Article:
Higher body fat in adults linked to risk of reduced cognitive function

Headshots of a woman and a man

Research by McMaster's Sonia Anand, left, and Eric Smith from the University of Calgary suggests that strategies to prevent or reduce excess body fat may help preserve cognitive function.

A new study has found that greater body fat is a risk factor for reduced cognitive function, such as processing speed, in adults. 

Even when the researchers took into account cardiovascular risk factors (such as diabetes or high blood pressure) or vascular brain injury, the association between body fat and lower cognitive scores remained.

This suggests other not yet confirmed pathways that linked excess body fat to reduced cognitive function. 

In the study, 9,166 participants were measured by bioelectrical impedance analysis to assess their total body fat.  

As well, 6,733 of the participants underwent magnetic resonance imaging (MRI) to measure abdominal fat packed around the organs known as visceral fat. The MRI also assessed vascular brain injury — areas in the brain affected by reduced blood flow. 

The results were published this week in JAMA Network Open. 

“Our results suggest that strategies to prevent or reduce having too much body fat may preserve cognitive function,” says lead author Sonia Anand, a professor of medicine at McMaster’s Michael G. DeGroote School of Medicine, and a vascular medicine specialist at Hamilton Health Sciences. She is also a senior scientist of the Population Health Research Institute of McMaster and HHS.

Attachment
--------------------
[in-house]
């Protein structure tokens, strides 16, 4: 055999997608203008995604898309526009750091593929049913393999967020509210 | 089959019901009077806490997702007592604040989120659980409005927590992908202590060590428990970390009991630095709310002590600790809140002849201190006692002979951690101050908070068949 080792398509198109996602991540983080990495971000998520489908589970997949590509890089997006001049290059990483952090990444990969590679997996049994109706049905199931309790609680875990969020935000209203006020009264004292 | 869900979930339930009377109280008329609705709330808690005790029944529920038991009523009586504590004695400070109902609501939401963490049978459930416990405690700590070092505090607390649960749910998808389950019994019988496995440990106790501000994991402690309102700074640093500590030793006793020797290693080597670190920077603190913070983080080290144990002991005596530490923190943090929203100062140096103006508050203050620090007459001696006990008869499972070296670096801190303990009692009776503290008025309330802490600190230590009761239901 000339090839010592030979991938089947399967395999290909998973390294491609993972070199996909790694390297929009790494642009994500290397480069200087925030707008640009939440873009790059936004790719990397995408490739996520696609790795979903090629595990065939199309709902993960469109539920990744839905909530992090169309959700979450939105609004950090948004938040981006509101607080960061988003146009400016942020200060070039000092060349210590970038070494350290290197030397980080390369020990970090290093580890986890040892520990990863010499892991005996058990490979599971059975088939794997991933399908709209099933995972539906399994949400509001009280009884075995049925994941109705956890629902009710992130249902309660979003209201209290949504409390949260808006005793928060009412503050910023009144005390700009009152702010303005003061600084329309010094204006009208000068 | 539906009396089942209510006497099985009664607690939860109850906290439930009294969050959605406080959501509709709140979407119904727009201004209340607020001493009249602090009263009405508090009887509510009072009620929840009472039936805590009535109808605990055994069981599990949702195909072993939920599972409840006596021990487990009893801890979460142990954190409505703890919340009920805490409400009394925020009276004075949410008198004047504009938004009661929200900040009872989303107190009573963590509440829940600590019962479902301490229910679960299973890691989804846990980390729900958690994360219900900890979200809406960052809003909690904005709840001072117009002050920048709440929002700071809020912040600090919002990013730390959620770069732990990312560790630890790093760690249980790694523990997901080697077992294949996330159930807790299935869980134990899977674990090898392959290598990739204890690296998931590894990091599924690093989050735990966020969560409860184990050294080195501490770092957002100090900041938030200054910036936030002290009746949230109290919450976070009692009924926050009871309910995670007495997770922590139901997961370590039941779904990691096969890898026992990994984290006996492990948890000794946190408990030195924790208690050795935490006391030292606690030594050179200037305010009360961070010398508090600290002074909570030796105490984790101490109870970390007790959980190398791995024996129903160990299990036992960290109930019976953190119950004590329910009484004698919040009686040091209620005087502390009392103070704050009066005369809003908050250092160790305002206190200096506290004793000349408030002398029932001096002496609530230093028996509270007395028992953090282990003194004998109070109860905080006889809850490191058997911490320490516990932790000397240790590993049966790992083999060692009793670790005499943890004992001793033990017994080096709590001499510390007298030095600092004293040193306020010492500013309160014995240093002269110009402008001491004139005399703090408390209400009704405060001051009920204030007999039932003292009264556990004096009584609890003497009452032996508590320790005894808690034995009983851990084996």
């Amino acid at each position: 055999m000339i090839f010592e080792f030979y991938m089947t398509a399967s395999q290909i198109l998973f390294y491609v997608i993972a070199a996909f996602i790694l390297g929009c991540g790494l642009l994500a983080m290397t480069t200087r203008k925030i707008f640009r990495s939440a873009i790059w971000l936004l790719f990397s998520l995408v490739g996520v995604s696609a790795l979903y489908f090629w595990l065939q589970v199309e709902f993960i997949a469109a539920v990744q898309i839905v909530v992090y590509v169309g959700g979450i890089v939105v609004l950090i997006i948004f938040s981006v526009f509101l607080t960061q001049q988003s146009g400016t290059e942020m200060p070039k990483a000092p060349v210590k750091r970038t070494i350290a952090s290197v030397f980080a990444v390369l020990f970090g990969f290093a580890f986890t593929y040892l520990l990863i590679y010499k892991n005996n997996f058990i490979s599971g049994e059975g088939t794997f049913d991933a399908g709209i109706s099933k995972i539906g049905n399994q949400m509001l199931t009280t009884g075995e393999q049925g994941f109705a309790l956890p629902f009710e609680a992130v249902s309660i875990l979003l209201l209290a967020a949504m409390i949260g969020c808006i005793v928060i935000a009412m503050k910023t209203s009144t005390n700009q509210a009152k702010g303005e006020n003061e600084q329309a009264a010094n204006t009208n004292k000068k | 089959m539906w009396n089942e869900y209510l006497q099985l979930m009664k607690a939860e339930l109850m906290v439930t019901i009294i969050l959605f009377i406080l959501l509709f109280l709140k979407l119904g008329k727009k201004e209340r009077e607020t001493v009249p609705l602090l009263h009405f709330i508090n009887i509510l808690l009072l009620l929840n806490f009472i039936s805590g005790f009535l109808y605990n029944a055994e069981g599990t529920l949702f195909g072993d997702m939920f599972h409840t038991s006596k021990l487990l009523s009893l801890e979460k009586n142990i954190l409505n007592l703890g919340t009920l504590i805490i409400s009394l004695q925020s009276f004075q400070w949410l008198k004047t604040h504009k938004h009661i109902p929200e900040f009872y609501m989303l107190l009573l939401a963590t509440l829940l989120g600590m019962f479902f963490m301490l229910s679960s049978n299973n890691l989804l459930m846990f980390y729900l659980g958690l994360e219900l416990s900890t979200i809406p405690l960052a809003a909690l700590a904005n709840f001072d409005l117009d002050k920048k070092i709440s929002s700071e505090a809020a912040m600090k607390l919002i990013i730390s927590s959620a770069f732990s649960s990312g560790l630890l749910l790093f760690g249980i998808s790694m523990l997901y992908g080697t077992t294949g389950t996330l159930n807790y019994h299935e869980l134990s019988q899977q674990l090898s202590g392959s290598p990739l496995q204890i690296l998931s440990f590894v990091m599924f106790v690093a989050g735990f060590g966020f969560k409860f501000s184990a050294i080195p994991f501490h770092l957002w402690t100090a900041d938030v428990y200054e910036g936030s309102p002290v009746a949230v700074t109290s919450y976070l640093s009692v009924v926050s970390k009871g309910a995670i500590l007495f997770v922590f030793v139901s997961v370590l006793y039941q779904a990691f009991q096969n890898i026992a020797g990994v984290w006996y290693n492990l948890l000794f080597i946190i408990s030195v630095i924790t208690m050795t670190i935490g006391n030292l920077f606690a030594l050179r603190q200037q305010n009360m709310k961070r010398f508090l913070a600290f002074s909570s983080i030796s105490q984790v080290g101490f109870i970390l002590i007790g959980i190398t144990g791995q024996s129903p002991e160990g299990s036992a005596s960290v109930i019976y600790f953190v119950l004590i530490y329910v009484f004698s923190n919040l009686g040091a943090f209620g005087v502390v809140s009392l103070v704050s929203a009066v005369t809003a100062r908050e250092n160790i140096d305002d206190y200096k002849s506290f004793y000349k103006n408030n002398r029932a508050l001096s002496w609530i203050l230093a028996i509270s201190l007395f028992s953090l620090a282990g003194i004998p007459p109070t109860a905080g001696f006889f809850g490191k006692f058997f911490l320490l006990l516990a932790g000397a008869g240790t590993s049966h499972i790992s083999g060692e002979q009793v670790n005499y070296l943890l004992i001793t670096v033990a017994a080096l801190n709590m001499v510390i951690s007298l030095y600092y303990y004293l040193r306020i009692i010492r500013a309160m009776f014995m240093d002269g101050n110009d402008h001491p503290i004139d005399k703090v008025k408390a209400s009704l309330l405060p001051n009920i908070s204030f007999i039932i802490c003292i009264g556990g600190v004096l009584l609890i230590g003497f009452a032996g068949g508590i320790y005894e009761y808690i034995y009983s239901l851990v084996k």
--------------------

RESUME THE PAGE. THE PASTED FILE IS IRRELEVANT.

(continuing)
“The effect of increased body fat persisted even after adjusting for its effect on increasing cardiovascular risk factors like diabetes and high blood pressure, as well as vascular brain injury,” she says, “which should prompt researchers to investigate which other pathways may link excess fat to reduced cognitive function.” 

Preserving cognitive function is one of the best ways to prevent dementia in old age, says co-author Eric Smith, a neurologist, scientist and an associate professor of clinical neurosciences at the University of Calgary.

“This study suggests that one of the ways that good nutrition and physical activity prevent dementia may be by maintaining healthy weight and body fat percentage.” 

Smith is head of the brain core lab for the two population cohorts used for this new analysis — the Canadian Alliance for Healthy Hearts and Minds (CAHHM) and PURE Mind, a sub-study of the large, international Prospective Urban Rural Epidemiological (PURE) study. 

The participants were in the age range of 30 to 75, with an average age of about 58. Just over 56 per cent were women; they all lived in either Canada or Poland. The majority were of White European origin, with about 16 per cent being from other ethnic backgrounds. Individuals with known cardiovascular disease were excluded. 

The CAHHM study was funded by the Canadian Partnership Against Cancer, Heart and Stroke Foundation of Canada, and Canadian Institutes of Health Research (CIHR). The PURE-Mind study was funded from multiple sources including the Population Health Research Institute, CIHR, and Heart and Stroke Foundation. 

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